MONTGOMERY, Ala. (WSFA) - In a one-one-one interview on Monday, Gov. Kay Ivey said it was a mistake to have mandated in March that some businesses close because of the pandemic.
The governor and state health officer deemed some businesses “essential” and “nonessential” when the pandemic first hit Alabama with daily cases around 300. Close-contact businesses, including hair salons, gyms and entertainment venues were considered “nonessential.”
“That was a mistake because all businesses are essential,” Ivey said. “So since May, I have absolutely had no conversation about closing any of our businesses because our people deserve to be able to earn a livelihood.”
Ivey said calling some businesses “essential” and “nonessential” was a misnomer that should have not been caused.
“I won’t do it again,” she said.
WSFA 12 News asked the governor if she would put any restrictions in place, for instance, if hospitals could not handle the high number of COVID-19 patients.
“Oh, that’s hypothetical,” Ivey said. “We will have to just take the numbers as they come in and deal with each situation as they develop.”
NUSBAUM: “So there are instances where you would put restrictions back in place?”
IVEY: “No, not necessarily. We just have to see what restrictions are needed. But I’m not gonna close any businesses.”
There is hope in the air as COVID-19 vaccine distributions begin. Ivey broke the news that three locations would receive the COVID-19 vaccine in Alabama Monday. Twelve more locations would receive them Tuesday.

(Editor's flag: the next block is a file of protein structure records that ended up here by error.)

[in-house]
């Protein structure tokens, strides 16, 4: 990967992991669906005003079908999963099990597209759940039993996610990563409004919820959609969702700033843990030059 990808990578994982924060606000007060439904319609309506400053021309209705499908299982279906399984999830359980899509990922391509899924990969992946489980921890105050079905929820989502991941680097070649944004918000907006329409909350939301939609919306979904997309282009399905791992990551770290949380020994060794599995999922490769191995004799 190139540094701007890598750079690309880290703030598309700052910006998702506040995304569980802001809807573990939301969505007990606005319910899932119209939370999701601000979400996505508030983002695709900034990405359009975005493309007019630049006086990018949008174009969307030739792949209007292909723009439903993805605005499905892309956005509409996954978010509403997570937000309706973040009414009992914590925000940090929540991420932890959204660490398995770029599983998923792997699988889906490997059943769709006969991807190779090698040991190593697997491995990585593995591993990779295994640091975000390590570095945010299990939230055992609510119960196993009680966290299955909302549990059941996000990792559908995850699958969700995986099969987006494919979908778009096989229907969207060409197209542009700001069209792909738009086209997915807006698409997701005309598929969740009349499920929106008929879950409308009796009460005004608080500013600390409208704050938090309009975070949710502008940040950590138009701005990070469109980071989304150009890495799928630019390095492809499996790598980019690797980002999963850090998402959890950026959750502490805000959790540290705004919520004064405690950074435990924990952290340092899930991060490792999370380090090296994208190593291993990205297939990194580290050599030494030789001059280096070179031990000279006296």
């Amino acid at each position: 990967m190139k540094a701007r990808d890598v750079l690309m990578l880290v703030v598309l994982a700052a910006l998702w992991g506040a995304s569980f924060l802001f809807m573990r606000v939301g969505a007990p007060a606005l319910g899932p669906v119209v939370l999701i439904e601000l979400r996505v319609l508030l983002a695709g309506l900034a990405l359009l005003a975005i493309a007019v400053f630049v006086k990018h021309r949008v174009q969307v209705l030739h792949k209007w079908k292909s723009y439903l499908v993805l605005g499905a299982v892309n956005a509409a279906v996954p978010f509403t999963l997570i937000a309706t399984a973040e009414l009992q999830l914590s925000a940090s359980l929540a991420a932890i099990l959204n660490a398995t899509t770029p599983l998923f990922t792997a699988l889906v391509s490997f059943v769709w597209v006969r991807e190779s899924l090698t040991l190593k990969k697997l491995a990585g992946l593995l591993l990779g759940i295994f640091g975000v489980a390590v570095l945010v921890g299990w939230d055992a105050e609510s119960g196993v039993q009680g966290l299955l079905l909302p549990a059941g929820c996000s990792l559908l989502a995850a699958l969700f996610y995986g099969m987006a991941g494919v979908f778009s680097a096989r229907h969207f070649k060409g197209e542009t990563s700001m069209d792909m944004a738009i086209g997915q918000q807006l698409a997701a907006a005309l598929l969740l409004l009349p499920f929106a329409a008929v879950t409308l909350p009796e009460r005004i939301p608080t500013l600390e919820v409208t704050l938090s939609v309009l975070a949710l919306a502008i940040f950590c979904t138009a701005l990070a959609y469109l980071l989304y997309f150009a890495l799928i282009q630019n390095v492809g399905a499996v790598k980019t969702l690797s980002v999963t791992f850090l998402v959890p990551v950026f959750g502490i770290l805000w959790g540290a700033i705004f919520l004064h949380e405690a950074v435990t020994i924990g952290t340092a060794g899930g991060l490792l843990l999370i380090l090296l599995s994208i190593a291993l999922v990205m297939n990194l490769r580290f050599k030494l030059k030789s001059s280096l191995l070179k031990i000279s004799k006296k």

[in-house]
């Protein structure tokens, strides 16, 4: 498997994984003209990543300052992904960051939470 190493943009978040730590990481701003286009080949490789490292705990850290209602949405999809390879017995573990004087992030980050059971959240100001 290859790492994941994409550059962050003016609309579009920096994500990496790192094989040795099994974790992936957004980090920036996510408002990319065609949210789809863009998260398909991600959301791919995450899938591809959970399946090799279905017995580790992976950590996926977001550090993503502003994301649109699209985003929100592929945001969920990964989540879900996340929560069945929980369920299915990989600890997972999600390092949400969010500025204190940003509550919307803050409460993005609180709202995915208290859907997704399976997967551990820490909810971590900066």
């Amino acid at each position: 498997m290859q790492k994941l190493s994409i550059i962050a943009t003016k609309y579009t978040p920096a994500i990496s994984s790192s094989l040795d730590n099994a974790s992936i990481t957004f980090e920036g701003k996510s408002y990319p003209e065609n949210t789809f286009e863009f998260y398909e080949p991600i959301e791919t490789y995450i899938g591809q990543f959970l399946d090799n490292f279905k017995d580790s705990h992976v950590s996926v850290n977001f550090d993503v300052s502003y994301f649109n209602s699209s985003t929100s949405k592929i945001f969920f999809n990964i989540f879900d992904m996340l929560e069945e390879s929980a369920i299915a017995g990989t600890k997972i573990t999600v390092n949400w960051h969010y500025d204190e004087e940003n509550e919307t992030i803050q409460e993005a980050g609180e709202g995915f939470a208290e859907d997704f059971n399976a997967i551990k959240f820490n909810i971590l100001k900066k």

“That is a blessing,” she said. “We need to thank President (Donald) Trump and the staff of medical doctors and research scientists for developing a vaccine so quickly.”
The U.S. Department of Justice dropped a lawsuit on Alabama last week for the conditions in the men’s prisons. This could cost the state millions of dollars. The DOJ had threatened a lawsuit since April of 2019 because they claim the state’s prisons are unconstitutional.
“I’m disappointed with the lawsuit but at the same time it’s just part of a long, ongoing process and we’ll deal with it,” Ivey said. “But at the same time, my plans for building three new prisons are continuing and we are on target.”
Alabama is moving forward with plans to build three new mega prison facilities across the state. The current facilities are dilapidated and some state leaders have said new prisons will help with the violence and overcrowding problems.
NUSBAUM: “Do you think that’s the right step when the DOC Commissioner himself as well as other advocates have said there is a culture problem within the DOC?”
IVEY: “Well, we’ve got to fix that too. But having the right kind of facilities that have the right technology and the right space will allow us to do a lot more education and training and mental health treatment etc.”
Ivey said looking ahead to 2021 the state Legislature needs to renew the economic tax incentives and strip away the state’s tax on the stimulus payments and PPP loans people received. The governor issued an emergency proclamation last week to provide tax relief from the CARES Act.
NUSBAUM: “Anything else you are advocating for?”
IVEY: “Well, you have to stay tuned because I’m working with my cabinet and legislative leadership and developing priorities. And we’ll be addressing those in the state of the state.”
Also looking ahead to 2021, some people may announce their bid for governor.
NUSBAUM: “Are you going to run for reelection?”
IVEY: “Oh, boy. We’ve got too much work to do to start even thinking about discussing that. And right now I’m trying to get students back in school and I’m trying to get the vaccine distributed and then into people’s arms. And we’re trying to make progress on the home front.”
NUSBAUM: “Is it on the table?”
IVEY: “Everything is always on the table.”